The rather internally-focused Israeli political summer turned again to the external Arab-Israeli conflict following the deadly terror attack in Israel’s southern sector. There are four immediate possible implications:

1. The attacks, the Israeli causalities (eight dead, dozens wounded), and the Israeli retributions in Gaza, all provide potential for further Israeli-Palestinian escalation. This latest interaction adds to concerns that the coming fall may see another large round of Israeli-Palestinian violence following an expected Palestinian move to declare a state at the United Nations.

2. The proximity to the Egyptian border adds the potential of tension between Israel and Egypt. Egypt’s own power shift (struggle?) creates internal incentives for the Egyptian army and the Islamists – for their own, different reasons – to focus on tensions with Israel. Further tensions could occur, for example, if Israel chooses to act militarily in Sinai.

3. Assuming the attackers used the Sinai Peninsula as base, or passed through it, one can see why Israelis did not welcome the Arab Spring: the demise of the Arab security state opened the way for non-state actors to operate against Israel. A weak Lebanon dragged Israel into a four-decade long military engagement in its northern border. Will there be a similar southern exposure?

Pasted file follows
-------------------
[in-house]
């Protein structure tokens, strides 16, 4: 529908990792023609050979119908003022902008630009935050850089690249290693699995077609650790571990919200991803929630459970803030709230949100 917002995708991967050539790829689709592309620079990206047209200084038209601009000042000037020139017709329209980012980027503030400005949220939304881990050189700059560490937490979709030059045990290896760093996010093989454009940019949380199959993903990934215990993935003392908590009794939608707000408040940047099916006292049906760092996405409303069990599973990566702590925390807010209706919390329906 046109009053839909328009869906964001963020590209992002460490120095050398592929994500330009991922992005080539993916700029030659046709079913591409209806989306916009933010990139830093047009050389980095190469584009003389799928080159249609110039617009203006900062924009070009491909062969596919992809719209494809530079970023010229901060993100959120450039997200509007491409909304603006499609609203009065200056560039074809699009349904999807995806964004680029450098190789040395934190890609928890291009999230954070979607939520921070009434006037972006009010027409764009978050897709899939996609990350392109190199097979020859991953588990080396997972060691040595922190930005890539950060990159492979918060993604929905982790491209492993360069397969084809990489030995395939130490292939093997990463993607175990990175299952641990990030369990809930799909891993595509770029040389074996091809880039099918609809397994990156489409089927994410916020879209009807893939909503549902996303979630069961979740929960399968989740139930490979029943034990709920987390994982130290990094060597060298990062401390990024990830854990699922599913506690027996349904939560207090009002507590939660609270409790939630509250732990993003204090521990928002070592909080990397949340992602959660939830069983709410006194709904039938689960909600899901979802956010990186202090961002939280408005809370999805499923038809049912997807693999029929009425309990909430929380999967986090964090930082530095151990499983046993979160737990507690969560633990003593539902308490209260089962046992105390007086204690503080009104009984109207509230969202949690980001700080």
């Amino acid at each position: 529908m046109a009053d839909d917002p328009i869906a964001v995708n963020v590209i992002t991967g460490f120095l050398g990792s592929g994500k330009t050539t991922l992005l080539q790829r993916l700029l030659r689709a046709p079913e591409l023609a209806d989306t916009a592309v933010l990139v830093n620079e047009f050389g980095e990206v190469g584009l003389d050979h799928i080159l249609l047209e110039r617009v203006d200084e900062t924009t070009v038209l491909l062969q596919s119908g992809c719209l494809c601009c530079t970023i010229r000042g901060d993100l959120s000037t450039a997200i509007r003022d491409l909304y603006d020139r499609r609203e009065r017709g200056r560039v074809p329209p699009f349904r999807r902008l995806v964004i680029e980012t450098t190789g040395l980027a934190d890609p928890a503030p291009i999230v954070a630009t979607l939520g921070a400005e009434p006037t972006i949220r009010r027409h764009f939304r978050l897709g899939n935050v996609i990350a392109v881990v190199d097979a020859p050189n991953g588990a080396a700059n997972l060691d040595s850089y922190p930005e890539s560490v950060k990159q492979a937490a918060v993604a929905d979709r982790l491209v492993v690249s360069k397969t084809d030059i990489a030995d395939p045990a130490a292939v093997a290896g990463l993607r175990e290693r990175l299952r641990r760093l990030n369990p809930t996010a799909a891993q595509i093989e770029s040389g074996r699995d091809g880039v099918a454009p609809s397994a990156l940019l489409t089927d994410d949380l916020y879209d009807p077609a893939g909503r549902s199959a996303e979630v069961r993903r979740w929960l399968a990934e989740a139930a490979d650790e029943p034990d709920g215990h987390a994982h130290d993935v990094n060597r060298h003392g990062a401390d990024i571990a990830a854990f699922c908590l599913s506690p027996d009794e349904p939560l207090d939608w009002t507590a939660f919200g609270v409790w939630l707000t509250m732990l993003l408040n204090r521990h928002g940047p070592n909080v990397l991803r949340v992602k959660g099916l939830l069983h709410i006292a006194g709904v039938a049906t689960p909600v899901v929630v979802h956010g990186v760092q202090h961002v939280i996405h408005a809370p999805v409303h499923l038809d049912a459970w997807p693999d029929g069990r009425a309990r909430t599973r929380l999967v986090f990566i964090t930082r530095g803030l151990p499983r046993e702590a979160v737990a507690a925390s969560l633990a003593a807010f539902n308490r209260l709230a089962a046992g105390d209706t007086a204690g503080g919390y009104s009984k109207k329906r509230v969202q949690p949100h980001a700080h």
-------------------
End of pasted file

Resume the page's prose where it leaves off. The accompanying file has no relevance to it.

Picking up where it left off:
4. And internally: The renewed concern over security may weaken the potential of the Israeli left to develop a serious challenge to Prime Minister Netanyahu over his socio-economic agenda, as reflected in the “Israeli Spring” demonstrations. The demonstrators canceled a mass event planned for this weekend, and one of their leaders, Itzik Shmuly, explained that if called to reserve duty, he will, in effect, put his involvement in the socio-economic struggle on hold. The attacks will also weaken calls to direct some of the funds from the defense budget to social welfare programs.

June 29, 2011

Netanyahu’s Misleading History

Israeli Prime Minister Benjamin Netanyahu spoke to the Jewish Agency Board of Governors yesterday. What was his view of history? How did he use it?

1. He used a static view of causes when it worked for him. In short, since Arabs opposed Israel before the occupation began in 1967 as well as after the 1967 war, Netanyahu noted, the occupation itself could not be the cause of Palestinian (and Arab) displeasure with Israel. They must hate and reject Israel in any form. This stance has the added implication that the peace process is of questionable (or no) value because a two-state solution would still leave an Israel for Arabs to hate and attack.